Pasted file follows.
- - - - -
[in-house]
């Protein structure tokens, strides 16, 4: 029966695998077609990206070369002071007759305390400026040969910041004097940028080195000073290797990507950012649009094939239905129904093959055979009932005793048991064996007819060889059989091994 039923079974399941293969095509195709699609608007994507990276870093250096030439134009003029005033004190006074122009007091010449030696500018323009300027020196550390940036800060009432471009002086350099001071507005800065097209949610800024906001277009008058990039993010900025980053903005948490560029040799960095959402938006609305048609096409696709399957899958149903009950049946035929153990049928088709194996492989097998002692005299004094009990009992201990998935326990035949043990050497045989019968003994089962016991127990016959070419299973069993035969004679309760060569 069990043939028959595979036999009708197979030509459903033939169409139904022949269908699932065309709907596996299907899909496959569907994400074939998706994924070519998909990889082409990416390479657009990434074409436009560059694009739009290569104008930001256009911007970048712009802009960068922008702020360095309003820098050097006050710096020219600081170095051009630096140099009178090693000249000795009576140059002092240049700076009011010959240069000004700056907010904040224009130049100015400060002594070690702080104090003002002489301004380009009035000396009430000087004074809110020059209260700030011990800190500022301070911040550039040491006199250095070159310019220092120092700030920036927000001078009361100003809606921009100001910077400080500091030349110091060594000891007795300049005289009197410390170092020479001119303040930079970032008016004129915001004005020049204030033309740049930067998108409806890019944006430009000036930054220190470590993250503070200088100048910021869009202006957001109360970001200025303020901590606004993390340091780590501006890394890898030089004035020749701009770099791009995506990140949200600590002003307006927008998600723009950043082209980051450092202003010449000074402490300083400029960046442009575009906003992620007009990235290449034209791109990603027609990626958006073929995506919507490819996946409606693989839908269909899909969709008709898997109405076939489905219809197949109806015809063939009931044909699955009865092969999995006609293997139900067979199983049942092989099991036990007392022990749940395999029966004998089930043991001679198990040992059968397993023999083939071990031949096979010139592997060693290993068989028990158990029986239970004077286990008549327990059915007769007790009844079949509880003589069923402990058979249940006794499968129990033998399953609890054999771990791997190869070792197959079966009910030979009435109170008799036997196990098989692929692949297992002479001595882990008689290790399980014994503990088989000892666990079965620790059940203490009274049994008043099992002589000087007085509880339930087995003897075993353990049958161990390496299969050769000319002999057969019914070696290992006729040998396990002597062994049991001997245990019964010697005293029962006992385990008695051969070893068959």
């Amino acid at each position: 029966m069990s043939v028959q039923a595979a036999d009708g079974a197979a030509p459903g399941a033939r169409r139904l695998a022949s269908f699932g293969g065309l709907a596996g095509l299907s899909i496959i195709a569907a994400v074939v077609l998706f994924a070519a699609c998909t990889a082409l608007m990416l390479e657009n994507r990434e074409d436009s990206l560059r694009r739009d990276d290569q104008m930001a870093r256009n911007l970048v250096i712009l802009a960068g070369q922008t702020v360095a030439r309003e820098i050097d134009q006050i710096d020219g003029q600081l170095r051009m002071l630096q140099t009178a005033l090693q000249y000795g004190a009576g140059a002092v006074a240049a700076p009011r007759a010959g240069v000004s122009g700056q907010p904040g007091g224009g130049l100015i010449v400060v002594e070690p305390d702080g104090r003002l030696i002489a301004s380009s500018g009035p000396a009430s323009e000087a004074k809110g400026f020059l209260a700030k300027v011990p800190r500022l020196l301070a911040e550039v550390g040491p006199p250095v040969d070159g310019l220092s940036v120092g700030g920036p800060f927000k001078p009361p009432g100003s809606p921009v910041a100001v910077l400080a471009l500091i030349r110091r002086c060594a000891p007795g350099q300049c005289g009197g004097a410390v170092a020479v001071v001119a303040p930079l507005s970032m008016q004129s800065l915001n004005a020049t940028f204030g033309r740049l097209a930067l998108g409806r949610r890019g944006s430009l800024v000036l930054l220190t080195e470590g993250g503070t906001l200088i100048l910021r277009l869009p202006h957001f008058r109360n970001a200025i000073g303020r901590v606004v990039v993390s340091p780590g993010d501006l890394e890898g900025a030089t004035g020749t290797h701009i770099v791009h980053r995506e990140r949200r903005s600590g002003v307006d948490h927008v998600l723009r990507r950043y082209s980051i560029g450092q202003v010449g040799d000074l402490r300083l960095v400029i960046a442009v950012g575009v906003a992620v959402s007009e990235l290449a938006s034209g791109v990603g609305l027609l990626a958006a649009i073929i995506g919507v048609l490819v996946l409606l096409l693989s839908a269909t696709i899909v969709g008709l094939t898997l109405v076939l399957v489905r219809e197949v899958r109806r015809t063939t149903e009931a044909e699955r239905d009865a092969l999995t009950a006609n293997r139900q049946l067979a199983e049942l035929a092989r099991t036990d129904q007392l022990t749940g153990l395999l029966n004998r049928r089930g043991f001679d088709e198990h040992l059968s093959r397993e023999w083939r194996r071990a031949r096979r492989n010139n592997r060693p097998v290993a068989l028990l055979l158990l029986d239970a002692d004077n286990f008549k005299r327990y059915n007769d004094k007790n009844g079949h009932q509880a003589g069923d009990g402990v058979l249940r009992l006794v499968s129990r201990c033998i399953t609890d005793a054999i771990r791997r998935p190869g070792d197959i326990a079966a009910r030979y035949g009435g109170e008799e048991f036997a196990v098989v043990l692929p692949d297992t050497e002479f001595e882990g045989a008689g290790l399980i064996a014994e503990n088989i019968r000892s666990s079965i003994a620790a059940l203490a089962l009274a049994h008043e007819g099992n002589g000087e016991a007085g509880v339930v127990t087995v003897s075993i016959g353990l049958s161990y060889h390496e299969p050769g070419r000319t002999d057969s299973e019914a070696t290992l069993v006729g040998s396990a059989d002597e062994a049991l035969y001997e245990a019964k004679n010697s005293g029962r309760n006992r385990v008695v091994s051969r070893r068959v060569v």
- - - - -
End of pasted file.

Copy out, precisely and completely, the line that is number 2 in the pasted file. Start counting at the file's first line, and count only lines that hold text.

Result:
């Protein structure tokens, strides 16, 4: 029966695998077609990206070369002071007759305390400026040969910041004097940028080195000073290797990507950012649009094939239905129904093959055979009932005793048991064996007819060889059989091994 039923079974399941293969095509195709699609608007994507990276870093250096030439134009003029005033004190006074122009007091010449030696500018323009300027020196550390940036800060009432471009002086350099001071507005800065097209949610800024906001277009008058990039993010900025980053903005948490560029040799960095959402938006609305048609096409696709399957899958149903009950049946035929153990049928088709194996492989097998002692005299004094009990009992201990998935326990035949043990050497045989019968003994089962016991127990016959070419299973069993035969004679309760060569 069990043939028959595979036999009708197979030509459903033939169409139904022949269908699932065309709907596996299907899909496959569907994400074939998706994924070519998909990889082409990416390479657009990434074409436009560059694009739009290569104008930001256009911007970048712009802009960068922008702020360095309003820098050097006050710096020219600081170095051009630096140099009178090693000249000795009576140059002092240049700076009011010959240069000004700056907010904040224009130049100015400060002594070690702080104090003002002489301004380009009035000396009430000087004074809110020059209260700030011990800190500022301070911040550039040491006199250095070159310019220092120092700030920036927000001078009361100003809606921009100001910077400080500091030349110091060594000891007795300049005289009197410390170092020479001119303040930079970032008016004129915001004005020049204030033309740049930067998108409806890019944006430009000036930054220190470590993250503070200088100048910021869009202006957001109360970001200025303020901590606004993390340091780590501006890394890898030089004035020749701009770099791009995506990140949200600590002003307006927008998600723009950043082209980051450092202003010449000074402490300083400029960046442009575009906003992620007009990235290449034209791109990603027609990626958006073929995506919507490819996946409606693989839908269909899909969709008709898997109405076939489905219809197949109806015809063939009931044909699955009865092969999995006609293997139900067979199983049942092989099991036990007392022990749940395999029966004998089930043991001679198990040992059968397993023999083939071990031949096979010139592997060693290993068989028990158990029986239970004077286990008549327990059915007769007790009844079949509880003589069923402990058979249940006794499968129990033998399953609890054999771990791997190869070792197959079966009910030979009435109170008799036997196990098989692929692949297992002479001595882990008689290790399980014994503990088989000892666990079965620790059940203490009274049994008043099992002589000087007085509880339930087995003897075993353990049958161990390496299969050769000319002999057969019914070696290992006729040998396990002597062994049991001997245990019964010697005293029962006992385990008695051969070893068959």